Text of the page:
The decision of Justice Michel Yergeau was released on July 18, 2019, denying the stay. Justice Yergeau did not focus on the constitutional aspects of the case, but rather deferred to interlocutory injunction procedures. Referencing past case law, he notes that “constitutional disputes are not…amenable to the expeditious and informal procedure of the interlocutory injunction”[1] and that “only a trial judge will be able to [decide on the merits of the constitutional arguments].”[2] Yergeau J’s decision is currently being appealed.

Regardless of the outcome, the claimant’s arguments show that although the Charter thoroughly protects our rights, our constitutional culture of rights protection has evolved beyond the Charter’s parameters. Even without the Charter, citizens can turn to federalism and the unwritten constitution to continue to seek protection from majoritarian rule. The results of the stay may have direct consequences for future uses of s.33, which may no longer be seen as the legal “get-out-of-jail-free” card for the legislature.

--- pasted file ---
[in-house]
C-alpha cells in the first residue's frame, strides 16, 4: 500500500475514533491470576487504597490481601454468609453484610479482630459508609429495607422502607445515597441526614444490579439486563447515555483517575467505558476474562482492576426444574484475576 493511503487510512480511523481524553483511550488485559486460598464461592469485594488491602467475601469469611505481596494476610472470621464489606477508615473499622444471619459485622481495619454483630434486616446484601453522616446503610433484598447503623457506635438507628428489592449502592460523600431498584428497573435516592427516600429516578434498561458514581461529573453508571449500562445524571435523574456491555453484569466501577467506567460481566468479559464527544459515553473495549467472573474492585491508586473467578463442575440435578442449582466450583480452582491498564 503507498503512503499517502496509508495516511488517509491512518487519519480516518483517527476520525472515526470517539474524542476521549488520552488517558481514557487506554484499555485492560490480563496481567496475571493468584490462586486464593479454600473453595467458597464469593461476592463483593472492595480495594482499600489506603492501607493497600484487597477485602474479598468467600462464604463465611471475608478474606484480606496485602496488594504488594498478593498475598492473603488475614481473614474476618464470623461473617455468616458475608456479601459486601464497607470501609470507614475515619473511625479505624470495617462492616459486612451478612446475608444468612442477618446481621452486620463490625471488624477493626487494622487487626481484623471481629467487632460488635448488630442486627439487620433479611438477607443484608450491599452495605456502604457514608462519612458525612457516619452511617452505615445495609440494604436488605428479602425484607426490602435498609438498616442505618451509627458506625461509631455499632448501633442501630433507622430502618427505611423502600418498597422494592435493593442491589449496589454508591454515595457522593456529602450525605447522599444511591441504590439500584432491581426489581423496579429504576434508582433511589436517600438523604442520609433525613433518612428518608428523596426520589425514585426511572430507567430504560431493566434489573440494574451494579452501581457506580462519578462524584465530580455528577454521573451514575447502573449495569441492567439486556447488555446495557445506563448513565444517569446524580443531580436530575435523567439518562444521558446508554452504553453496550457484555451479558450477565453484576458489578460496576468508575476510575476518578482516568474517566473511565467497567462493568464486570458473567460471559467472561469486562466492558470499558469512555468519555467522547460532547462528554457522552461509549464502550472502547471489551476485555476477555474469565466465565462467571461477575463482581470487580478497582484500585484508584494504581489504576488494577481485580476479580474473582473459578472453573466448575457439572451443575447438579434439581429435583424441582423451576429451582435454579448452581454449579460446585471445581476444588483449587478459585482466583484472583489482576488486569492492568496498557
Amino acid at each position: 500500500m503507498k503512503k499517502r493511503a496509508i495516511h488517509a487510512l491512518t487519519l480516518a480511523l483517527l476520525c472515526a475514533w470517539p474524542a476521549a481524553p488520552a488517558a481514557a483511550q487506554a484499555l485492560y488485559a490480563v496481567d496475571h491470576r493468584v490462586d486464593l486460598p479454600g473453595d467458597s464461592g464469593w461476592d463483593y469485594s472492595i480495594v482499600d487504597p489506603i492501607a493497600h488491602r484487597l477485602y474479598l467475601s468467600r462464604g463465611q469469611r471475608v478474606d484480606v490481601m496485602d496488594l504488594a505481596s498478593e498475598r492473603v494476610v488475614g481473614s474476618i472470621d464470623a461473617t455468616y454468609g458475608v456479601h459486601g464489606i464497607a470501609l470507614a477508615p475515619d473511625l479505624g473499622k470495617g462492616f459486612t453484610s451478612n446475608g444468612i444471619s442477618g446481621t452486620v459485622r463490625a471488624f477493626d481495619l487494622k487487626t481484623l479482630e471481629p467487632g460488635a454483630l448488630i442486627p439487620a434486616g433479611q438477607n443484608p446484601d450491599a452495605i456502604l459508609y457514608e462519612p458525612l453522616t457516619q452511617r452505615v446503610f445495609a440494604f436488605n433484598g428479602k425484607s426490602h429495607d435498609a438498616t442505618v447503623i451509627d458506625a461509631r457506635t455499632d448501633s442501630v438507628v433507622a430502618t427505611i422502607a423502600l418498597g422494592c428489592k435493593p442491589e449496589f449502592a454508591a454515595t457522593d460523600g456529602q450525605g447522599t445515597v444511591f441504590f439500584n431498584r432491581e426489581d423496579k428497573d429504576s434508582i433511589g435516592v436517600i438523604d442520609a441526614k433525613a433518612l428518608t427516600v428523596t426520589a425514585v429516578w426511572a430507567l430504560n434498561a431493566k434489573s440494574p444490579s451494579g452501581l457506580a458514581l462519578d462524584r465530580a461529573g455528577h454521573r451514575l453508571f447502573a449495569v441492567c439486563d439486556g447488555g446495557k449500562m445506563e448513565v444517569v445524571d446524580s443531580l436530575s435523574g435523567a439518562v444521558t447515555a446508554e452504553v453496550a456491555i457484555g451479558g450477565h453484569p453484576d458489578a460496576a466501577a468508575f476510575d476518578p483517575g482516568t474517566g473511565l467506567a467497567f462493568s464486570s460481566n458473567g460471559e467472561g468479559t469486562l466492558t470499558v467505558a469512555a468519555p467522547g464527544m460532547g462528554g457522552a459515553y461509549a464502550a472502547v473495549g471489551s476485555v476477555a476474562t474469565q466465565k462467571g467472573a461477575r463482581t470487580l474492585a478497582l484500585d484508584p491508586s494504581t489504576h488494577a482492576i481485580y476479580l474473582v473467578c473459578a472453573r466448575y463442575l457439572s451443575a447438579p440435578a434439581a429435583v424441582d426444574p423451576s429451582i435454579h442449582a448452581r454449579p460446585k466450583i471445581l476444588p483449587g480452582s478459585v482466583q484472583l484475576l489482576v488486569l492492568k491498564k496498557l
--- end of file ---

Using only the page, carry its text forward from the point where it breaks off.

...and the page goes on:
Read the CCLA’s factum here.

[1] Hak c. Procureure générale du Québec, 2019 QCCS 2989, para 58

[2] Ibid, para 146

Jeffrey Wang is a 2L JD Candidate at the Faculty of Law.

Ktunaxa Nation: A Lost Opportunity

By Patrick Enright


Indigenous Religion and the Court: A Lost Opportunity to Revise Religious Freedom Under the Charter

Earlier this month, the Supreme Court of Canada delivered its much awaited freedom of religion decision in the case of Ktunaxa Nation Council v British Columbia. Put simply, we could have waited longer. The decision marks a lost opportunity for the Court to have revised its freedom of religion jurisprudence, and is an extraordinarily dismissive analysis for what stands as the first indigenous religion brought under the Charter.